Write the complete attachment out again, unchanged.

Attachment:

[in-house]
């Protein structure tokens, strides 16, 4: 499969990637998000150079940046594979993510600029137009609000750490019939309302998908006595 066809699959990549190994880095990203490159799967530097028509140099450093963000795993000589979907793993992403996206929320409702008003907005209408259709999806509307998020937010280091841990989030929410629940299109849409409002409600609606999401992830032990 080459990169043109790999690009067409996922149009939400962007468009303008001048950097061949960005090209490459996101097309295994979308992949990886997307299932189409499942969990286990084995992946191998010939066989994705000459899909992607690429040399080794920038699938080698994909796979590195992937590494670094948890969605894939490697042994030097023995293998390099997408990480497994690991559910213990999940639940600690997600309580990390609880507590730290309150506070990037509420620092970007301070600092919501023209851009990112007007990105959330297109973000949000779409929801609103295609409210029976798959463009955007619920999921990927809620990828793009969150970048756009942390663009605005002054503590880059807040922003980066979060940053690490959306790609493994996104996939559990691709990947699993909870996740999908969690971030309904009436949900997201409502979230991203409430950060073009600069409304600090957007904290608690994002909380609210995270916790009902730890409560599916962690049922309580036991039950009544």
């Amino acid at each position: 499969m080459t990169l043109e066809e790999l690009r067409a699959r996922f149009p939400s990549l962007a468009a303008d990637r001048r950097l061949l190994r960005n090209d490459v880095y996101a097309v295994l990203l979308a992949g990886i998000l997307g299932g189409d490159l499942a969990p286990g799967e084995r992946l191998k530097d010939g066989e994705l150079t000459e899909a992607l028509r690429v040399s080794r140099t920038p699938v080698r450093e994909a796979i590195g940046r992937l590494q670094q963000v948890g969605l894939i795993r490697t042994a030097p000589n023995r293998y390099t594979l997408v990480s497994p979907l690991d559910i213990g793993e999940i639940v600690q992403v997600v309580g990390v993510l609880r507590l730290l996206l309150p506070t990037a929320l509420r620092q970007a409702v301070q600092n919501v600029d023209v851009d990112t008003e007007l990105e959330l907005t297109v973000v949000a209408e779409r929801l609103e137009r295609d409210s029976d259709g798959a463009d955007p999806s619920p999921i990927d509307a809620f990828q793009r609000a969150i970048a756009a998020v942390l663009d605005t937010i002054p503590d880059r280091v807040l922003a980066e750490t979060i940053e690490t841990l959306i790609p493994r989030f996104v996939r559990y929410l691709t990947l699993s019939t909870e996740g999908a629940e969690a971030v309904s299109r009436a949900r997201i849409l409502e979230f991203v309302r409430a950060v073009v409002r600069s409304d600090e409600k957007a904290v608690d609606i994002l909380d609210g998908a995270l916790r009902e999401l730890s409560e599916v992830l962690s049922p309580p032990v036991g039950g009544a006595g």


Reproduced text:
[in-house]
């Protein structure tokens, strides 16, 4: 499969990637998000150079940046594979993510600029137009609000750490019939309302998908006595 066809699959990549190994880095990203490159799967530097028509140099450093963000795993000589979907793993992403996206929320409702008003907005209408259709999806509307998020937010280091841990989030929410629940299109849409409002409600609606999401992830032990 080459990169043109790999690009067409996922149009939400962007468009303008001048950097061949960005090209490459996101097309295994979308992949990886997307299932189409499942969990286990084995992946191998010939066989994705000459899909992607690429040399080794920038699938080698994909796979590195992937590494670094948890969605894939490697042994030097023995293998390099997408990480497994690991559910213990999940639940600690997600309580990390609880507590730290309150506070990037509420620092970007301070600092919501023209851009990112007007990105959330297109973000949000779409929801609103295609409210029976798959463009955007619920999921990927809620990828793009969150970048756009942390663009605005002054503590880059807040922003980066979060940053690490959306790609493994996104996939559990691709990947699993909870996740999908969690971030309904009436949900997201409502979230991203409430950060073009600069409304600090957007904290608690994002909380609210995270916790009902730890409560599916962690049922309580036991039950009544």
């Amino acid at each position: 499969m080459t990169l043109e066809e790999l690009r067409a699959r996922f149009p939400s990549l962007a468009a303008d990637r001048r950097l061949l190994r960005n090209d490459v880095y996101a097309v295994l990203l979308a992949g990886i998000l997307g299932g189409d490159l499942a969990p286990g799967e084995r992946l191998k530097d010939g066989e994705l150079t000459e899909a992607l028509r690429v040399s080794r140099t920038p699938v080698r450093e994909a796979i590195g940046r992937l590494q670094q963000v948890g969605l894939i795993r490697t042994a030097p000589n023995r293998y390099t594979l997408v990480s497994p979907l690991d559910i213990g793993e999940i639940v600690q992403v997600v309580g990390v993510l609880r507590l730290l996206l309150p506070t990037a929320l509420r620092q970007a409702v301070q600092n919501v600029d023209v851009d990112t008003e007007l990105e959330l907005t297109v973000v949000a209408e779409r929801l609103e137009r295609d409210s029976d259709g798959a463009d955007p999806s619920p999921i990927d509307a809620f990828q793009r609000a969150i970048a756009a998020v942390l663009d605005t937010i002054p503590d880059r280091v807040l922003a980066e750490t979060i940053e690490t841990l959306i790609p493994r989030f996104v996939r559990y929410l691709t990947l699993s019939t909870e996740g999908a629940e969690a971030v309904s299109r009436a949900r997201i849409l409502e979230f991203v309302r409430a950060v073009v409002r600069s409304d600090e409600k957007a904290v608690d609606i994002l909380d609210g998908a995270l916790r009902e999401l730890s409560e599916v992830l962690s049922p309580p032990v036991g039950g009544a006595g």